Starting to breastfeed immediately after birth significantly increases the chances of survival of babies, according to new research funded by the Department for International Development (DFID) (Press release, Mar 26, 2006). Four million babies in the developing world die each year in the first month of life. If mothers start breastfeeding within 1 hour of birth, 22 percent of babies who die in the first 28 days, the equivalent to almost 1 million newborn children each year, could be saved. If breastfeeding starts on the first day, 16 percent of lives could be saved. The likelihood of death increases significantly each day the start of breastfeeding is further delayed. The research is the first study to assess the effect on newborn survival rates of when mothers start to breastfeed. It was carried out by the Kintampo Health Research Centre in Ghana and the London School of Hygiene and Tropical Medicine (Pediatrics 2006;117(3):e380–e386) (doi:10.1542/peds.2005–1496). The analysis was based on 10,947 breastfeeding babies born between July 2003 and June 2004 in Ghana who survived to the second day. Babies who were fed only breastmilk were four times less likely to die than those who were also fed other milk or solids, confirming the health benefits of exclusive breastfeeding in the first month.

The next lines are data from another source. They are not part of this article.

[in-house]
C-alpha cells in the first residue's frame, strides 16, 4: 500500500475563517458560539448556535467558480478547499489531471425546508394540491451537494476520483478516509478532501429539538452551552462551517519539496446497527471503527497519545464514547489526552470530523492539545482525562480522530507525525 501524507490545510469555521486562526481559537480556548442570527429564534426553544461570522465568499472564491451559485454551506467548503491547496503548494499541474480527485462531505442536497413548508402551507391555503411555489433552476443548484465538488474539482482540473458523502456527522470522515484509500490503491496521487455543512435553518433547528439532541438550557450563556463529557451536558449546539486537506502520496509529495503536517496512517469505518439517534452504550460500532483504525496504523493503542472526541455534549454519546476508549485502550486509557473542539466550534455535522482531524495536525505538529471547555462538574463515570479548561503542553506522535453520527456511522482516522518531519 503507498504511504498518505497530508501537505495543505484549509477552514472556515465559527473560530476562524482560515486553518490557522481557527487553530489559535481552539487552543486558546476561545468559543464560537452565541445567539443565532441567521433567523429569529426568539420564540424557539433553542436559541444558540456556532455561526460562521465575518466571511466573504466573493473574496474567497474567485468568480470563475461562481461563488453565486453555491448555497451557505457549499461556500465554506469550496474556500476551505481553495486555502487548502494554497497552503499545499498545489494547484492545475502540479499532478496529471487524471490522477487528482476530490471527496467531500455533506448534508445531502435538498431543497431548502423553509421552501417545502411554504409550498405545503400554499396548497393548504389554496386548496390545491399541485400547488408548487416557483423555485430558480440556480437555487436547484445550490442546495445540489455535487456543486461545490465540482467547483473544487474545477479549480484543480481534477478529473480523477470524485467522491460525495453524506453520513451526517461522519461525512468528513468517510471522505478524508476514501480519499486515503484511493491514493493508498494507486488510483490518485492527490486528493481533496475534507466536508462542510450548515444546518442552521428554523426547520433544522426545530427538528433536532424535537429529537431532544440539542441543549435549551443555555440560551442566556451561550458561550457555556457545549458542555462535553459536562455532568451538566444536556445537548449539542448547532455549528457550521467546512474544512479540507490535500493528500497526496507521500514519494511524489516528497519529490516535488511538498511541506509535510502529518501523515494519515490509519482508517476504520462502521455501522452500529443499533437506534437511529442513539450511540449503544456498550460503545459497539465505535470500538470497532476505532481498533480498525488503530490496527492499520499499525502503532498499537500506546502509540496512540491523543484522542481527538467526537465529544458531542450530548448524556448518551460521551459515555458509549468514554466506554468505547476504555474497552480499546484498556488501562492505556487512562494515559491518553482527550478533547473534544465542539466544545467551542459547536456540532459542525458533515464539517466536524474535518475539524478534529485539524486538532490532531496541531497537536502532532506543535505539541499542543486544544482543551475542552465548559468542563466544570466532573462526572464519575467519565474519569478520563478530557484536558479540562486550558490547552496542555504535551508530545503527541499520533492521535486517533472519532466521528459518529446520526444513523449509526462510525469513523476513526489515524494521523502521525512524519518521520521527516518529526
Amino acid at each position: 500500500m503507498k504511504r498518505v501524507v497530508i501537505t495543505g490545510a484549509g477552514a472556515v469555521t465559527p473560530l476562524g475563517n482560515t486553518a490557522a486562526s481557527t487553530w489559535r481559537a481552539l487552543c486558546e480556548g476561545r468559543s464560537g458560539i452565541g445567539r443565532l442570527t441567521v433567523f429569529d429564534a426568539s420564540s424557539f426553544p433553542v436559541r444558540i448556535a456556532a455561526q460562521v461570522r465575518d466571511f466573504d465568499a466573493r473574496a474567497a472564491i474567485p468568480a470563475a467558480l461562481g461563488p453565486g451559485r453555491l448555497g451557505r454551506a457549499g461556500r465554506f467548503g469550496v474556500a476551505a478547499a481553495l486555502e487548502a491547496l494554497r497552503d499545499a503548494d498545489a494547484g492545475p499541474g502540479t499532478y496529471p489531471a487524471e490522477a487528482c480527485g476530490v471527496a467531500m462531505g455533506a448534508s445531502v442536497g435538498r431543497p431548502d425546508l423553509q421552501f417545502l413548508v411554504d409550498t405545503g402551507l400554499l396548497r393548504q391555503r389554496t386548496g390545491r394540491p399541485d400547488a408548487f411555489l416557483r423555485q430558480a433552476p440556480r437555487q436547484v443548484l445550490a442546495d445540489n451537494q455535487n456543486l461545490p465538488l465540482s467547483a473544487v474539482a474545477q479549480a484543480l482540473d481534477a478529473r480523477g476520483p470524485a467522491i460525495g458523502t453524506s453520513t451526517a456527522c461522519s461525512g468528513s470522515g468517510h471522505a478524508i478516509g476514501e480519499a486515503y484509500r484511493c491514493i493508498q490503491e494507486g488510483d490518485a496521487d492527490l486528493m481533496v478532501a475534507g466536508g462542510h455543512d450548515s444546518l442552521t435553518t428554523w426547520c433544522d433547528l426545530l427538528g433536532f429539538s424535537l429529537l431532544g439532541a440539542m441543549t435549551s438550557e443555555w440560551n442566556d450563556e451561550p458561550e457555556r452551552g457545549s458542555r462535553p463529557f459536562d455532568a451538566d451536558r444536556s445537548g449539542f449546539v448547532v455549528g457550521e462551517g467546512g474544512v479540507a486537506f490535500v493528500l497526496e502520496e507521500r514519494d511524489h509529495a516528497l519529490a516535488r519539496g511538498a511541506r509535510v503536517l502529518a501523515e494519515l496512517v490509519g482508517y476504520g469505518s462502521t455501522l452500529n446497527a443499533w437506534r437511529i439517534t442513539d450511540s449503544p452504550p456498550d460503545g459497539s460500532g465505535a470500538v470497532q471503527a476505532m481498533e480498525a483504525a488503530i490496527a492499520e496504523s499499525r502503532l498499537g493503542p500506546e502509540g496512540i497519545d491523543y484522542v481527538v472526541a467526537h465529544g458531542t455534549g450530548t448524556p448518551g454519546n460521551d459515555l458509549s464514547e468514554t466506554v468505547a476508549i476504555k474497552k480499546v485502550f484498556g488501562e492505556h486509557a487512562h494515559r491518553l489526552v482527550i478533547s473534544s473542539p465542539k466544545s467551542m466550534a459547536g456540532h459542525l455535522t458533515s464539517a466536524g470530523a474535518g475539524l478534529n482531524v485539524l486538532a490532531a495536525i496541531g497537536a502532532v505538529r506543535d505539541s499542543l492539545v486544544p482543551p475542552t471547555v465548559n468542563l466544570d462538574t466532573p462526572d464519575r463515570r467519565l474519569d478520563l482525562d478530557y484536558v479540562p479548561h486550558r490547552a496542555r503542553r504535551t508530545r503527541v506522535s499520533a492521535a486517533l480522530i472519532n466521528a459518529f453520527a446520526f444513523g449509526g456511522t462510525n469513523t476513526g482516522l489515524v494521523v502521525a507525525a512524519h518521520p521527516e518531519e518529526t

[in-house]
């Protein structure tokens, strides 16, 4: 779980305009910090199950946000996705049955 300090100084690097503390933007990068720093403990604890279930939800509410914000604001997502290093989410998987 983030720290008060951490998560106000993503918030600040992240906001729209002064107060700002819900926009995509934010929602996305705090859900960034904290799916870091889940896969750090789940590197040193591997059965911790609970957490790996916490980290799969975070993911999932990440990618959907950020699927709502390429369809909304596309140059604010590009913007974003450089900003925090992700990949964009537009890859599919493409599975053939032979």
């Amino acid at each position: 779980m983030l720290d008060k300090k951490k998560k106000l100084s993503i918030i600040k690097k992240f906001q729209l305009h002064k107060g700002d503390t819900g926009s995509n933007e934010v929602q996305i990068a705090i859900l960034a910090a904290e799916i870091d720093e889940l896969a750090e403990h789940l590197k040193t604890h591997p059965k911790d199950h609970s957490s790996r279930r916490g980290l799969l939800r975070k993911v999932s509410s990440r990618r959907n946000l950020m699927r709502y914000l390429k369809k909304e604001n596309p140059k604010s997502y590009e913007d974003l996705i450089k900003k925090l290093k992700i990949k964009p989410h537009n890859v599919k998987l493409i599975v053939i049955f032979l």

A landmark children’s study will be launched by the United States government to examine effects of environmental factors on the health and development of more than 100,000 children from before birth to age 21 years (ACOG Today Feb 2006). The National Children’s Study, authorized in the Children’s Health Act of 2000 and sponsored by the National Institute of Child Health and Human Development, National Institute of Environmental Health Sciences, Environmental Protection Agency, and Centers for Disease Control and Protection, is estimated to cost more than $2 billion and is currently awaiting congressional funding. Scheduled to begin recruiting participants in 2007, the study seeks to enroll 100,000 women, 75,000 during pregnancy and at least 25,000 before pregnancy. Women will be recruited from approximately 40 centers that will collect data from 105 sites around the country. The study is expected to answer key questions about topics such as obesity, asthma, autism, preterm birth, miscarriage, preeclampsia, medical complications during pregnancy, assisted reproductive technologies, and environmental factors and their effects on childhood health and development. The proposed study has been likened to the U.S. National Collaborative Perinatal Project, which in the 1950s and 1960s studied 65,000 pregnant women and their children to 7 years after the children’s birth. A wealth of data was obtained, leading to substantive changes is obstetrics practice.